May is designated Month of the Military Caregiver and we honor these hidden heroes today and every day. There are 5.5 million military caregivers in the United States, 1.1 million of whom are caring for military veterans who served after the terrorist attacks of September 11, 2001 (RAND, 2014).
A caregiver is someone who assists a family member, friend or neighbor with meeting daily needs. According to the National Alliance for Caregiving, caregivers are as diverse as the United States as a whole: they come from every age, gender, socioeconomic, and racial/ethnic group, and provide a wide range of support (2020). For military caregivers, providing care can become a long-term journey, ranging from younger wounded warriors to other generations of veterans with complex medical conditions, to a child with special health care needs who becomes an adult dependent. Compared to non-military caregivers, military caregivers exhibit poorer health outcomes, greater strain on relationships, and more workplace challenges.
Nearly 40% of military caregivers met criteria for major depressive disorder—almost four times higher than non-caregivers and twice as high as non-military caregivers (RAND, 2014). Military caregivers also provide an estimated $3 billion in care annually, saving the United States substantial sums in avoiding long-term care costs (RAND, 2014).
As we continue to highlight Month of the Military Caregiver, below are some resources we pulled together that may be helpful for anyone providing care. And as we close out the month, be sure to thank not only our service members for their sacrifices, but their families too.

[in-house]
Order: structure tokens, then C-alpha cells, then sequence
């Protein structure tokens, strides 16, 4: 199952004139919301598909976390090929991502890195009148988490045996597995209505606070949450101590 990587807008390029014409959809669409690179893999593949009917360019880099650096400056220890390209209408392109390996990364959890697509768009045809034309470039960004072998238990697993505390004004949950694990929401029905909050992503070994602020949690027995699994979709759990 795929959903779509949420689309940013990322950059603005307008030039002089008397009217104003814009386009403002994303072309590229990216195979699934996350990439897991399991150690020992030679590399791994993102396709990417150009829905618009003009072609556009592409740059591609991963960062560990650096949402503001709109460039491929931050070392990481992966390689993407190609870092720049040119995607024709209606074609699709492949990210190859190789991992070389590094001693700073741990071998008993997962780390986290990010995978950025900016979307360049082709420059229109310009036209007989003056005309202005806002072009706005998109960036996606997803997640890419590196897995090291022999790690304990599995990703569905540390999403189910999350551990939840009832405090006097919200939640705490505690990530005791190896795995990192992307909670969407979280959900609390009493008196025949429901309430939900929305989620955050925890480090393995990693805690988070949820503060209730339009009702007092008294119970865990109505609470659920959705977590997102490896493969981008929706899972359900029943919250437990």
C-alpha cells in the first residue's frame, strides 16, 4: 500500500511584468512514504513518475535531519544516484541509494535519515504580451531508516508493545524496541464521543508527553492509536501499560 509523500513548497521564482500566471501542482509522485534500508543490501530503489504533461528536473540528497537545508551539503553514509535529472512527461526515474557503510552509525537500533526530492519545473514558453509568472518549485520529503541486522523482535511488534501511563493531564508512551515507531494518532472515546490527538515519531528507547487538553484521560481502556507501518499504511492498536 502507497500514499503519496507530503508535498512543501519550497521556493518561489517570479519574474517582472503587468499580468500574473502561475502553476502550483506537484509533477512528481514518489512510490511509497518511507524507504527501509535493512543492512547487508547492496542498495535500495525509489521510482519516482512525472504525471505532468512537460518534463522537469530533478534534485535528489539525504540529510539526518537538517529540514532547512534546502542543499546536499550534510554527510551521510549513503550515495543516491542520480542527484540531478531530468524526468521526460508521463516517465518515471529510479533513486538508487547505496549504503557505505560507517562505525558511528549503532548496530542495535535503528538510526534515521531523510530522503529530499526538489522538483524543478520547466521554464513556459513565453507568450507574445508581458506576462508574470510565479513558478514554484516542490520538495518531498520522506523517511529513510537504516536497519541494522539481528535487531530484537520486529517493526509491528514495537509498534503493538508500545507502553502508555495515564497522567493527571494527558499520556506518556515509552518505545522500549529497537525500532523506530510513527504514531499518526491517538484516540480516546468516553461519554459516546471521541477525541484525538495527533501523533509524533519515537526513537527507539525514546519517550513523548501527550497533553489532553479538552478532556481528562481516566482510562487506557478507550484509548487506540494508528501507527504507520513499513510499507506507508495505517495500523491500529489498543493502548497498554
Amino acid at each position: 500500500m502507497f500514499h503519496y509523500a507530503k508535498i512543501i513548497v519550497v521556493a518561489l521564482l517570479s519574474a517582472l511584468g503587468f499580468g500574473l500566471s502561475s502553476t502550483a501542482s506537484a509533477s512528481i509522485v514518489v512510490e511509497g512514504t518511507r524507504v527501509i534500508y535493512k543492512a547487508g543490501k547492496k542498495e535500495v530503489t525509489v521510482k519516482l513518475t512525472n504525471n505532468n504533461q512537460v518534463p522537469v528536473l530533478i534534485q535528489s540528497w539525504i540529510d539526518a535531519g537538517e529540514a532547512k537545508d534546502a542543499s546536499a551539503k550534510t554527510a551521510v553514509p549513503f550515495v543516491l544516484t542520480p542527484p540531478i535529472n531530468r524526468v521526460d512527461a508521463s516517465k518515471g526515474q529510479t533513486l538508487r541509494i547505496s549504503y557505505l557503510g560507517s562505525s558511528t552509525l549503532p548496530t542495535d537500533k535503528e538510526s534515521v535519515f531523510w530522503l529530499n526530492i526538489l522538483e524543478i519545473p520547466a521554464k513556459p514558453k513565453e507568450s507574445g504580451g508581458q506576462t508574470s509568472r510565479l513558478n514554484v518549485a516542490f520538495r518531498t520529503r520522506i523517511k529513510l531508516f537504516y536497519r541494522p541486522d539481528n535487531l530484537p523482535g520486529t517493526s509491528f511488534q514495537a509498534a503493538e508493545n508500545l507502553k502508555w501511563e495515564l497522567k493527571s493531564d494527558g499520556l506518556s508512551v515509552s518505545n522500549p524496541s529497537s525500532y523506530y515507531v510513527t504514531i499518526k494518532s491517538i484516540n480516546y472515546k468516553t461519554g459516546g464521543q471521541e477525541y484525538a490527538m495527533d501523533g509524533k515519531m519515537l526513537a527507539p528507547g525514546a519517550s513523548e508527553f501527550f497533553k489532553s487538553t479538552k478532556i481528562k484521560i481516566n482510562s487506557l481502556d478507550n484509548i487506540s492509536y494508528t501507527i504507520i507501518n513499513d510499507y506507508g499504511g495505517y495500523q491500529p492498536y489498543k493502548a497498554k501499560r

Resources for Military Caregivers
- Staying Positive as a Caregiver
- Is Caregiving Making You Feel Like Your Life is on Hold?
- A Strategy to Help Military Caregivers Use Resources/Supports
- Caregiving – Just Not Enough Time
- Changing Family Relations
- Who Me? I’m Not a Caregiver!
- Financial Stressors Amongst Military Caregivers
- Grief is a Common Emotion for Military Caregivers
- Helping Caregivers with Guilt
- Post 9/11 Caregivers are at Risk of Depression & Other Health Concerns
National Alliance for Caregiving. (2020). 2020 Report: Caregiving in the U.S. Retrieved on 17 May 2021. https://www.aarp.org/content/dam/aarp/ppi/2020/05/full-report-caregiving-in-the-united-states.doi.10.26419-2Fppi.00103.001.pdf
Tanielian, T., Ramchand, R., Fisher, M.P., Sims, C.S., Harris, R., & Harrell, M.C. 2014. Military Caregivers: Cornerstones of Support for Our Nation’s Wounded, Ill, and Injured Veterans. Rand Corporation (2014). http://www.rand.org/pubs/research_reports/RR244.html. (Accessed on April 13, 2014).